First in a series of Learning From posts that explore what Richmond can learn from other cities’ actions to become bicycle-friendly.

Spending the week in Asheville for work and a family visit allowed me to experience Asheville by Bike recently. There’s SO MUCH to learn from Asheville’s efforts; I’ll try to keep it brief.

Asheville is a small-medium southern city in the mountains of North Carolina. Asheville has a river running through it, the French Broad River. Asheville has a university, UNC-Asheville, a thriving arts scene, and a bunch of hipsters. Asheville has hills, lots of them. There are differences, too, between Asheville and Richmond, but Asheville has plenty of lessons to offer RVA:

1. Asheville has a Comprehensive Bicycle Plan. Yes, indeedy, it does! It was developed by a nationally-known transportation firm with serious expertise in bicycle planning, Toole Design Group out of Maryland (although with strong ties to NC, as founder Jennifer Toole is a graduate of NC State University’s School of Design in Landscape Architecture). The Bicycle Master Plan was adopted in 2008 and implementation is ongoing thanks to the efforts of the Bicycle-Pedestrian Task Force and an active bicycle advocacy organization Asheville On Bikes. More on them below. Lesson for RVA: let’s fund, develop and adopt a Bicycle and Pedestrian Master Plan.

2. Asheville’s Bicycle and Pedestrian Task Force meets regularly with meetings open to the public and scheduled after working hours. The best thing about the Task Force, aside from the work it does, is that it has a dedicated webspace on the city’s website with lots of useful information to anyone who might want to find out about pedestrian and bicycle developments in Asheville. Although the Latest News And Information page is out of date, the rest of the Task Force’s website is obviously maintained pretty well, has an overall friendly and welcoming tone and includes:

Lesson for RVA: let’s make the Pedestrian, Bicycle, Trails Commission more transparent and put up the commission’s information on the city’s website and make it easy to find.

3. Asheville has an active and coordinated Bicycle Advocacy organization. Asheville on Bikes’ tagline is Ride Your City. I like that! AOB seems to be the glue that holds much of the bicycle advocacy together in the city, and is an important player in making Asheville bicycle-friendly. Specifically, AOB has a great Advocacy page that lists all sorts of interesting and useful information on what’s going on in Asheville to make it a more bicycle- and pedestrian- and transit-friendly place. Lesson for RVA: let’s keep up the great advocacy work, and maybe the advocates should get together more in order to be more effective. We seem a bit scattered.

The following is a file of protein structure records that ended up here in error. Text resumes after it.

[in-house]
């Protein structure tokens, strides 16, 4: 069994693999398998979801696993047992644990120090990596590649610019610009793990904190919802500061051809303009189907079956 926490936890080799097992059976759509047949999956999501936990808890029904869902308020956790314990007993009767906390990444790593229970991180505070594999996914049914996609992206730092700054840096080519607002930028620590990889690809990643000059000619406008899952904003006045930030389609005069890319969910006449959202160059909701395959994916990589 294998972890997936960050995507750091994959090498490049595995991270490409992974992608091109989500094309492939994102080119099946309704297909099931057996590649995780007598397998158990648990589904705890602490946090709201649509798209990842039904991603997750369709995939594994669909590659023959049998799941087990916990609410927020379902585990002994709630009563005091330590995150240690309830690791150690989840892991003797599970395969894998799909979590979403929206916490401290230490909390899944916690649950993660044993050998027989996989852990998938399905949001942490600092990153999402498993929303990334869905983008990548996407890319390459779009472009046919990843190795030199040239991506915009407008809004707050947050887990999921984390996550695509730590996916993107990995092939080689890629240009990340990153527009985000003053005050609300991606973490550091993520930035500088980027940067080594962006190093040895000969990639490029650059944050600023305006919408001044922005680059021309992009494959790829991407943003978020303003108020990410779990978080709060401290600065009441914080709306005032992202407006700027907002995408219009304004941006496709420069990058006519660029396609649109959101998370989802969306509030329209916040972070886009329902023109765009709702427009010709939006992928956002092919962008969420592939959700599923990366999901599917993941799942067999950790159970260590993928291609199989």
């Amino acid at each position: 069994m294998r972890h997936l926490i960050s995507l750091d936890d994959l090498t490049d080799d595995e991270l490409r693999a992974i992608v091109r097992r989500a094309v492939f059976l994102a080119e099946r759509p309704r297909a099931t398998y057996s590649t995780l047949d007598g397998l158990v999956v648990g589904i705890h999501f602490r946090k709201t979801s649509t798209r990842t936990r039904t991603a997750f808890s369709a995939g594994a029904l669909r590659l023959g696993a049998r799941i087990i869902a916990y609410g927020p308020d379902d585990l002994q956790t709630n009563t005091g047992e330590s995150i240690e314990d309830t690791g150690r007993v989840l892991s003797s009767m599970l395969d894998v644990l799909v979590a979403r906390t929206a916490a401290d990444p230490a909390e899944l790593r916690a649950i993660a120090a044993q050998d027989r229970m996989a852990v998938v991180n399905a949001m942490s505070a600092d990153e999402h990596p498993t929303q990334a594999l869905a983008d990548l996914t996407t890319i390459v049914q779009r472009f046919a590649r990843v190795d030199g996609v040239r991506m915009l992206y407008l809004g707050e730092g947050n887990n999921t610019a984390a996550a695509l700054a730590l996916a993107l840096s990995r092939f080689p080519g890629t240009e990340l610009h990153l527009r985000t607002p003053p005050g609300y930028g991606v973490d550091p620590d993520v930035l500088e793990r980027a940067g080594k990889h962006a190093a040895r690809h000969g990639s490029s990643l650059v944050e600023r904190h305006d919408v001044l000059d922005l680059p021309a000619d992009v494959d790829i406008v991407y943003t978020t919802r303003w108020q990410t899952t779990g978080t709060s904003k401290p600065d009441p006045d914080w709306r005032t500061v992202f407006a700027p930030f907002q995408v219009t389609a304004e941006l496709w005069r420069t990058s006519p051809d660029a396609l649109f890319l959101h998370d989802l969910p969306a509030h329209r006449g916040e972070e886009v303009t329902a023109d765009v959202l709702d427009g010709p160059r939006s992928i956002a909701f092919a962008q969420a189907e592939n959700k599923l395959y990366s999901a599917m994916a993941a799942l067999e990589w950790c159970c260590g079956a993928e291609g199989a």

4. Asheville adopted a Complete Streets policy in June 2012. The Complete Streets policy ensures that all users (pedestrians, bicyclists, transit users, and drivers) are considered in any street improvements and developments. In short, the policy recognizes and implements that streets are for people, not just for cars. Lesson for RVA:  adopt a Complete Streets Policy, and then implement it.

BRBP_logo.47141032_std5. Asheville is part of the Blue Ridge Regional Bike Plan, undertaken by the French Broad Metropolitan Planning Organization and the Land-of-Sky Regional Council and funded by a grant from NCDOT. The Regional Bicycle Plan includes seven counties in western North Carolina, and recognizes the economic importance of bicycling to the entire region. Imagine that kind of cooperation in the Richmond region! Lesson for RVA: let’s get the region talking about a regional bicycle plan.

6. Asheville has bicycle infrastructure projects and will be getting more in the coming months and years in accordance with the Comprehensive Bicycle Plan (that’s why they have the plan, afterall, to proactively guide the implementation of infrastructure projects).

Public BiAVL Repair Stand 1ke Repair Station is located in the city’s thrivingRiver Arts District, an area that is at the intersection of Downtown and the increasingly popular West Asheville. The River Arts District is where I work when I’m in town, and I’m amazed at the transformations at every visit.

 

 

Bike Lanes. Yes, actual bike laneAVL YTBs. Not everywhere, yet, and not yet on one of the main roads that needs them (Biltmore Avenue), but they are here.

 

 

AVL bike pkgBike Parking. Asheville has some good bike parking in places where people want to park bikes. Like in front of cafes and in front of office buildings.

 

 

Lesson for RVA: Let’s do this stuff (and get that bike plan underway)!